Zone 3 or lower is fine for multi-day endurance efforts — but now is the time to test my breathing capacity and potential asthma triggers. Situations during the Iditarod will certainly boost my heart rate to the top of the charts. It's unavoidable. Here, roads like Redwood Gulch and Bohlman Road with their 20-percent + grades will force me into the red zone — I can't pedal slow enough to stay out of it. Still, I didn't feel all that fantastic on these steep sections. My breathing was cautious and a little shallow, with my less-quiet central governor begging me to get off the bike and walk. I was perplexed. Here's a new mental limitation I need to address — is my lung capacity really that limited, or is it all in my head?
Today Beat and I ran the Crystal Springs 50K in Woodside. The sun peeked out for a very brief few minutes at the start, and it occurred to me I haven't seen all that much sun in 2016. El Nino is really cranking out some precipitation so far this year, and it's fantastic for the drought. But for Saturday, it meant another wet, slimy, slippery, and chilly run through the foggy mist. I wrote last week about basically floating on clouds through the Steep Ravine 50K, and that definitely did not happen this week. I worked for it, and I didn't feel great. All of my moving parts were fine, but I was low on energy and general oomph even after I gave myself permission to go at the hills a little harder. I guess there was a part of me that hoped I could run "fast" even though I have no reason to believe I could be fast right now (my once-a-week tempo run that I haven't really done since 2015 isn't going to cut it.)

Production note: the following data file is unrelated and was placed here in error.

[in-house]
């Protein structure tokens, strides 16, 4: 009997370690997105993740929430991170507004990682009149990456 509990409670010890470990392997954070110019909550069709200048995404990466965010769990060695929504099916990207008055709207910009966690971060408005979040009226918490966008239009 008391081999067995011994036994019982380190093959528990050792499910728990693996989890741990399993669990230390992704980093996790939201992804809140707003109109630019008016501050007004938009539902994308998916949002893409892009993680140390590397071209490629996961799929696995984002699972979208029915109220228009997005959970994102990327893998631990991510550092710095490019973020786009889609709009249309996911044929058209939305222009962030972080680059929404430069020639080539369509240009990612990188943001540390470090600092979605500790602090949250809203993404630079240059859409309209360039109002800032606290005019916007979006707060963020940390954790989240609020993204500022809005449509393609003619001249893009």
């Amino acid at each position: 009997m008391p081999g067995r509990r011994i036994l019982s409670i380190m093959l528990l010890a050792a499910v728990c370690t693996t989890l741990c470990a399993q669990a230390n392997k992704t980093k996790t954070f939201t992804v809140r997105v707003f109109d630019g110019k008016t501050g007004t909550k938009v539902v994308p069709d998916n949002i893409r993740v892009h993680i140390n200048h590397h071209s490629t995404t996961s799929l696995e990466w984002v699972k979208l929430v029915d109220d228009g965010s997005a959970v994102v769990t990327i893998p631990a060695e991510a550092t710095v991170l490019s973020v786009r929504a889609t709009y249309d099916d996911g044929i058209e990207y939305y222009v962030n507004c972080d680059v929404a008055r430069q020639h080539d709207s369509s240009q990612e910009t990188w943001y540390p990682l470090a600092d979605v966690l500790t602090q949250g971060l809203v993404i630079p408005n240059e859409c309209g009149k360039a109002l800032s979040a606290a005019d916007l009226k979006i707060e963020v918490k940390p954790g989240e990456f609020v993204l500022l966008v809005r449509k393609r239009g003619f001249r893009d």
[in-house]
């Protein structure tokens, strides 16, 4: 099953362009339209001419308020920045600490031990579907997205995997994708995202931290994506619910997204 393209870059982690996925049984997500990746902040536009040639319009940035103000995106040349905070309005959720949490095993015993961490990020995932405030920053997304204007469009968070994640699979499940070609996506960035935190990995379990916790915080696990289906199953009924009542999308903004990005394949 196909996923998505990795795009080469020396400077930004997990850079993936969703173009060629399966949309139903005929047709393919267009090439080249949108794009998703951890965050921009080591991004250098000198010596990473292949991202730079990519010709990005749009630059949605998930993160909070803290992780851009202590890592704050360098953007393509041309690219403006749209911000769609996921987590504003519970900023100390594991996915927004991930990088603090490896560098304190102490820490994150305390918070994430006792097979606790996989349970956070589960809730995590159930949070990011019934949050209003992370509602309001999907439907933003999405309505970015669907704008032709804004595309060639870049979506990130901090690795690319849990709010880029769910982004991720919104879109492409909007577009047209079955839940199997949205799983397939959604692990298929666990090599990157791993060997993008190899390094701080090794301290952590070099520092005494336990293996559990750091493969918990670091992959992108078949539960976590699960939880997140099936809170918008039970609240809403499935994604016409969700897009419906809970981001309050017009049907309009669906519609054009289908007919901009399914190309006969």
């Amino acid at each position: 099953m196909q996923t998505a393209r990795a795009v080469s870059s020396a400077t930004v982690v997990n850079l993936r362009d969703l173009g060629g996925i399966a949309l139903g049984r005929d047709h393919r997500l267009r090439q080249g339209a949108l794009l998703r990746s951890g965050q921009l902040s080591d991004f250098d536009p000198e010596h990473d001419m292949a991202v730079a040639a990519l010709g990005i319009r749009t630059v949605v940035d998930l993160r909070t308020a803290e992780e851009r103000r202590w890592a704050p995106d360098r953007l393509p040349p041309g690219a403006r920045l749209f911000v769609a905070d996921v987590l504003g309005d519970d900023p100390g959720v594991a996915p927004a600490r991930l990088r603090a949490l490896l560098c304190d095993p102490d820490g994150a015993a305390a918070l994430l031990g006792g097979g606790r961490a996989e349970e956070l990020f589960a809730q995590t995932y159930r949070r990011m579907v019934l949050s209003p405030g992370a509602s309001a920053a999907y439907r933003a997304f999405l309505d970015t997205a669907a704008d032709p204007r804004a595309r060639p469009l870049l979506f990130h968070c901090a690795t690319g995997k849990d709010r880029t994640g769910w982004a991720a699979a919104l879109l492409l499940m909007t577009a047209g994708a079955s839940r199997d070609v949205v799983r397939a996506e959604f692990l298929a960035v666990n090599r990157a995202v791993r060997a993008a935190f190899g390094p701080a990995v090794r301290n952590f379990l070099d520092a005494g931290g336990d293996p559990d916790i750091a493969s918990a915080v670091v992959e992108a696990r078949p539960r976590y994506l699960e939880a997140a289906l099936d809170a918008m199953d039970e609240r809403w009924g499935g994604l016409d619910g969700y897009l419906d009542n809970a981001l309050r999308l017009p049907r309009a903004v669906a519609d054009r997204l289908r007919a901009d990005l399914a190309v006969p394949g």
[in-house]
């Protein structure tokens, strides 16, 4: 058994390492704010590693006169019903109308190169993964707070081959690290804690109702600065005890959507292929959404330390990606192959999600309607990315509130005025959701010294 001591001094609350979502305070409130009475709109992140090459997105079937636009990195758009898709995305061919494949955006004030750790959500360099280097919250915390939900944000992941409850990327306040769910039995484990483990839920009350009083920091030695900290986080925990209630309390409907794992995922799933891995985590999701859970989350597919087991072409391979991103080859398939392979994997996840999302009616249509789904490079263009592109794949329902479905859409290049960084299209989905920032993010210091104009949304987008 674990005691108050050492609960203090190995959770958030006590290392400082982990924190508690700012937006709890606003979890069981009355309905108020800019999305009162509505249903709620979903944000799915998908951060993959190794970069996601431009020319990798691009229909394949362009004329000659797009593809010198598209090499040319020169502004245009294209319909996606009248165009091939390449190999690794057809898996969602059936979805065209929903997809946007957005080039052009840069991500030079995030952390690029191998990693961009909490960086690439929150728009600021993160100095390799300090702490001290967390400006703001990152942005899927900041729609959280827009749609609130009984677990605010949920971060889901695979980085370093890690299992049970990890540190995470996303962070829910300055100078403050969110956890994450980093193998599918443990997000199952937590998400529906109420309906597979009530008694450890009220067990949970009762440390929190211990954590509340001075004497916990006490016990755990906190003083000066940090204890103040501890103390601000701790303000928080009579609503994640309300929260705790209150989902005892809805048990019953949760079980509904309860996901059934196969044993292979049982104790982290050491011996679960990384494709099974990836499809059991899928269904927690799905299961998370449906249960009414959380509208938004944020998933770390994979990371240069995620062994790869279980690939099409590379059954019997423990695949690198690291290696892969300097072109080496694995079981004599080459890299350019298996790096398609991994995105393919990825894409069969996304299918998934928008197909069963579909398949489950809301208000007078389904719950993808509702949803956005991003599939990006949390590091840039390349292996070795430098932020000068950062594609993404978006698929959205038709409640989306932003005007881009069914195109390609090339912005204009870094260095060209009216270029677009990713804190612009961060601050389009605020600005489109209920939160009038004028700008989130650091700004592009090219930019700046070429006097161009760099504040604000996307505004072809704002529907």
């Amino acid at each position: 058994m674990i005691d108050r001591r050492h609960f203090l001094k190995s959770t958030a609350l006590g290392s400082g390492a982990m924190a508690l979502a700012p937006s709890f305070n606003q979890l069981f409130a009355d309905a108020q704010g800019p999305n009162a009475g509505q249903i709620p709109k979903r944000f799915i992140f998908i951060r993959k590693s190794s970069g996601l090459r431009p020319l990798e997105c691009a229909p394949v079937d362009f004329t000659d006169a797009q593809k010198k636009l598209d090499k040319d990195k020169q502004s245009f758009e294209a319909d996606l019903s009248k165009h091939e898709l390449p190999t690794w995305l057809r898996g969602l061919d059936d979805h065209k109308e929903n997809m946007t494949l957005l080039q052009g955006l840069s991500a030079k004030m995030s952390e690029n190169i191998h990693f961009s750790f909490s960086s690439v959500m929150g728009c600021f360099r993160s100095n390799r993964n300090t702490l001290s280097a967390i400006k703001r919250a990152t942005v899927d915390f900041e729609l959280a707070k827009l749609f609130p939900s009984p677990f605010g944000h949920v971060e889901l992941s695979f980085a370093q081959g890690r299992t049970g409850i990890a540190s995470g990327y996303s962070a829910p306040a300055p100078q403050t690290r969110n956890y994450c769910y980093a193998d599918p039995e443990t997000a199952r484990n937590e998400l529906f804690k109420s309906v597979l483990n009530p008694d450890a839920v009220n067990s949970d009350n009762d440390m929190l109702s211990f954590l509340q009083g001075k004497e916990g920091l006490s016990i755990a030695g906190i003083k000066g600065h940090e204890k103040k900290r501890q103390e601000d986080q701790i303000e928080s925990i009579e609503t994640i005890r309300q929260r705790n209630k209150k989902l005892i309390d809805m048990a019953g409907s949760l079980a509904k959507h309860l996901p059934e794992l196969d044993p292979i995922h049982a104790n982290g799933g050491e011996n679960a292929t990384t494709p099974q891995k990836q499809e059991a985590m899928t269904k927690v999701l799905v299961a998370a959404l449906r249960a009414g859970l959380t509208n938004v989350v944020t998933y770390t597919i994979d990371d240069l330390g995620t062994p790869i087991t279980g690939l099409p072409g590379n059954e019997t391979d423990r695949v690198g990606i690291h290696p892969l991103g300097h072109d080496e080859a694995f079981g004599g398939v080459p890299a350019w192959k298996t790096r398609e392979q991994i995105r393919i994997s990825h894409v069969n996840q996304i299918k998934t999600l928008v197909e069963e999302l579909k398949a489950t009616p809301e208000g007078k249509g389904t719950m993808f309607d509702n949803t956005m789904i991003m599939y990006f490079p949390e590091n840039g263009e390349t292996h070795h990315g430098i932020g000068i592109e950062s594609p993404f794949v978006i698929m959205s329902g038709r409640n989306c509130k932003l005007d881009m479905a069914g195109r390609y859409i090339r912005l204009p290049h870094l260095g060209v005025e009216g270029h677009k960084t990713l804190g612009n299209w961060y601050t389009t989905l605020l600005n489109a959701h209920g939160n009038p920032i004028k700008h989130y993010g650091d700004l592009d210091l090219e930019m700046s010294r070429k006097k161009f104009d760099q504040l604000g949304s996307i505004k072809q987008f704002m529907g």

We had several cloudbursts throughout the race, but around mile 20 the rain really started to come down. It was pouring, windy, and there were icy pellets falling from the sky. I was in a better mood at this point, as I'd given up my "run fast" dream and finally eaten a packet of fruit snacks (I'd been skipping snacks at the aid stations because the food was so soggy. I'm not kidding. The Oreos were practically floating in the standing water that collected in the paper bowl.) When I passed an acquaintance, Marissa, and asked how it was going, she replied, "oh, you know, just trying to get through this nightmare."
"What's the matter?" I said with genuine inquisitiveness. "It's only hailing!" (It was hailing.)
Marissa and another woman burst out laughing. "You can talk, you're used to the cold." After she said this, I realized that my fingers were actually quite numb, but it didn't really bother me before because it was 45 degrees and there was no real danger. But I did struggle to open the next packet of fruit snacks three miles later.
I tried for a little leg-pop to the finish, even risking a bit of slippery sliding in the slimy mud, but it wasn't enough to slide under six hours. I finished in 6:02. I was first in my age group, and actually the second woman to finish — just missed that mug! (Actually, I probably missed it by an insurmountable number of minutes, but the winner was still hanging around at the soggy finish area when I got there.)
Overall it went well, especially because I didn't place nearly the focus on my breathing that I did last week (I admittedly did not have the energy for this kind of fixed thinking. I was just tired.) Which is good to know, since I can't exactly meditate my way through a whole Iditarod. Optimism continues to regroup.